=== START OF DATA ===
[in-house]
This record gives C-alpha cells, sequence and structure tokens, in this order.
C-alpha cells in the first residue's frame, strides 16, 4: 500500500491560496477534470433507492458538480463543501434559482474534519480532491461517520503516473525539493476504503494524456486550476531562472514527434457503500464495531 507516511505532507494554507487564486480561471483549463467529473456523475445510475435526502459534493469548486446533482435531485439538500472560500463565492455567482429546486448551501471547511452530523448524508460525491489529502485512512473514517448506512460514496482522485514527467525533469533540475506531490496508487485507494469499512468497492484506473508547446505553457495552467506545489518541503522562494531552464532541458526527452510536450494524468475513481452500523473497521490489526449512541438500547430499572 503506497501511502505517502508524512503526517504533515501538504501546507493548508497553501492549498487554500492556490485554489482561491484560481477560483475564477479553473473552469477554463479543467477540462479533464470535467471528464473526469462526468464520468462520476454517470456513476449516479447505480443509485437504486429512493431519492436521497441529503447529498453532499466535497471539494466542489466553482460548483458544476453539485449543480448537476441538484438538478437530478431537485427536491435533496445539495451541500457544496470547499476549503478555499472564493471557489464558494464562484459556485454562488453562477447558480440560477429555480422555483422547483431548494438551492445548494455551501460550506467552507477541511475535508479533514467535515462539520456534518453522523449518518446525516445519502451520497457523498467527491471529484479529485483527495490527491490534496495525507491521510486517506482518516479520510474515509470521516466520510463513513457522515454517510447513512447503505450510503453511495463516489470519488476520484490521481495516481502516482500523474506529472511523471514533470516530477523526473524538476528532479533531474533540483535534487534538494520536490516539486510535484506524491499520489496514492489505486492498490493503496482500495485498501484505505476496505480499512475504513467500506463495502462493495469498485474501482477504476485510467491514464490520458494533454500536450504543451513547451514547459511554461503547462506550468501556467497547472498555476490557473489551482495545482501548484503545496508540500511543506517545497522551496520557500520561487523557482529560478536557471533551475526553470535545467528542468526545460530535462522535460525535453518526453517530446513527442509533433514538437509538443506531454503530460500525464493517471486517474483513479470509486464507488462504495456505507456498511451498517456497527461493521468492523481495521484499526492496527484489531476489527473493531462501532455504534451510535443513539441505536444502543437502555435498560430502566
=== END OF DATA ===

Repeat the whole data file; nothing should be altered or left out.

[in-house]
This record gives C-alpha cells, sequence and structure tokens, in this order.
C-alpha cells in the first residue's frame, strides 16, 4: 500500500491560496477534470433507492458538480463543501434559482474534519480532491461517520503516473525539493476504503494524456486550476531562472514527434457503500464495531 507516511505532507494554507487564486480561471483549463467529473456523475445510475435526502459534493469548486446533482435531485439538500472560500463565492455567482429546486448551501471547511452530523448524508460525491489529502485512512473514517448506512460514496482522485514527467525533469533540475506531490496508487485507494469499512468497492484506473508547446505553457495552467506545489518541503522562494531552464532541458526527452510536450494524468475513481452500523473497521490489526449512541438500547430499572 503506497501511502505517502508524512503526517504533515501538504501546507493548508497553501492549498487554500492556490485554489482561491484560481477560483475564477479553473473552469477554463479543467477540462479533464470535467471528464473526469462526468464520468462520476454517470456513476449516479447505480443509485437504486429512493431519492436521497441529503447529498453532499466535497471539494466542489466553482460548483458544476453539485449543480448537476441538484438538478437530478431537485427536491435533496445539495451541500457544496470547499476549503478555499472564493471557489464558494464562484459556485454562488453562477447558480440560477429555480422555483422547483431548494438551492445548494455551501460550506467552507477541511475535508479533514467535515462539520456534518453522523449518518446525516445519502451520497457523498467527491471529484479529485483527495490527491490534496495525507491521510486517506482518516479520510474515509470521516466520510463513513457522515454517510447513512447503505450510503453511495463516489470519488476520484490521481495516481502516482500523474506529472511523471514533470516530477523526473524538476528532479533531474533540483535534487534538494520536490516539486510535484506524491499520489496514492489505486492498490493503496482500495485498501484505505476496505480499512475504513467500506463495502462493495469498485474501482477504476485510467491514464490520458494533454500536450504543451513547451514547459511554461503547462506550468501556467497547472498555476490557473489551482495545482501548484503545496508540500511543506517545497522551496520557500520561487523557482529560478536557471533551475526553470535545467528542468526545460530535462522535460525535453518526453517530446513527442509533433514538437509538443506531454503530460500525464493517471486517474483513479470509486464507488462504495456505507456498511451498517456497527461493521468492523481495521484499526492496527484489531476489527473493531462501532455504534451510535443513539441505536444502543437502555435498560430502566